Over the past several weeks there has been both consternation and rejoicing among different groups over two trial verdicts, first the Kyle Rittenhouse trial verdict, and then the verdict in the murder of Ahmaud Arbery.
Some in our community might see the verdicts as examples of innocent until proven guilty, or a broken justice system and systemic racism or as justice finally achieved. While the American justice system has both strengths and weaknesses, it is not the only standard many of us have for justice.
In the Christian community we are currently in Advent, a season that reminds us of the need for a savior, a time that offers the promise of God’s justice and righteousness in a world that does not reflect it and calls us to work for that justice and righteousness. As followers of Jesus we are called to a standard of life that is more than simply the laws of our country, we are called to follow the values of the Kingdom of God.
Regardless of any particular trial, a society in which people believe it is necessary and appropriate to take up arms in public streets and engage in violence is a society that has serious moral failings. Any society that accepts the demonization of those with different opinions, a society that sees political opponents as enemies instead of people of goodwill with different viewpoints, is a society that has slipped down the moral slope.
It is incredibly alarming that almost 30% of white evangelical Christians say that violence will be necessary to “save the country.” I am baffled that anyone can read the words of the Gospels and accept violence as an answer.
I am, of course, well aware that ever since the conversion of Constantine that Christians have had no problem using violence, but this completely goes against the witness of the Gospels and the early church. When those of us who follow Jesus are willing to take up arms and engage in violence against others, we are no longer following Jesus, the one who commanded us to love our enemies, do good to those who hate us, bless those who curse us, pray for those who persecute us.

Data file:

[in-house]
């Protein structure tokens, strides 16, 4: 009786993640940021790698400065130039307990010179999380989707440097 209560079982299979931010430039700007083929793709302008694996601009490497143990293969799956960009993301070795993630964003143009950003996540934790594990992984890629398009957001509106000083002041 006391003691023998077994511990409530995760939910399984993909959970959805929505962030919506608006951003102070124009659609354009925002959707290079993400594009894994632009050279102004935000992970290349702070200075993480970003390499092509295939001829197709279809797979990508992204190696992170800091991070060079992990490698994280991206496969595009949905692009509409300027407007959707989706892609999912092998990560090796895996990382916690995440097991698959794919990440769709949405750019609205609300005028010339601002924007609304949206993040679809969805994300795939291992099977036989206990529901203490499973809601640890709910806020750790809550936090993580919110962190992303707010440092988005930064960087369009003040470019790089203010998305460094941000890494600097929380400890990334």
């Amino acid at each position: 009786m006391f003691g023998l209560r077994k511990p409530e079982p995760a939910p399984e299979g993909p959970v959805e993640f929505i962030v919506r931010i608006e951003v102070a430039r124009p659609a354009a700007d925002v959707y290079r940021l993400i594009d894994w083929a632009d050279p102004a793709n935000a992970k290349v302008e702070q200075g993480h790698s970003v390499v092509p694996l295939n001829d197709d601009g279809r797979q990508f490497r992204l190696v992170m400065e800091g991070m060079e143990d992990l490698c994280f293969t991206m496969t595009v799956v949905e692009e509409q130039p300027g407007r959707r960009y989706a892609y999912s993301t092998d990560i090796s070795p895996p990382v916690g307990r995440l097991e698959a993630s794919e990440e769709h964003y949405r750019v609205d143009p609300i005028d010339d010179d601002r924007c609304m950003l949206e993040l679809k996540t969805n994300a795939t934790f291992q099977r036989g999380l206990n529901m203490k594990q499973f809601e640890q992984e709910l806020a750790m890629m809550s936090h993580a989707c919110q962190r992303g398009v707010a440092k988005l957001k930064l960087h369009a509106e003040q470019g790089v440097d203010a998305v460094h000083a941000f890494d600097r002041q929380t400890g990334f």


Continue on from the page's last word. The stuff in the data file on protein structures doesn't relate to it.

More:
Those of us who follow Jesus have a standard beyond the laws of our nation, a standard that tells us to turn the other cheek and work for peace.
In my own life I am aware of my own feelings of anger toward others, my own desires at times for revenge against those who have hurt me or ones I love, and I am well aware of my need to rely on my faith in Christ to keep to a higher standard. This world of violence and anger and revenge is not one I want to live in. And if I do not want to live in a world of violence, I cannot engage in violence, whether of actions or of words.
As followers of Jesus we are called to a different way, a way that strives for justice, works for peace, offers love. We are called to name the brokenness in our society and bring healing. We cannot do this unless we accept the higher standard, unless we claim our citizenship in the kingdom of heaven. May all who claim to follow Jesus not only pray “thy kingdom come” but work to make that kingdom visible in our own life by the way we show unity and love in a world of division and violence.
The Rt Rev Gretchen Rehberg, Bishop of Spokane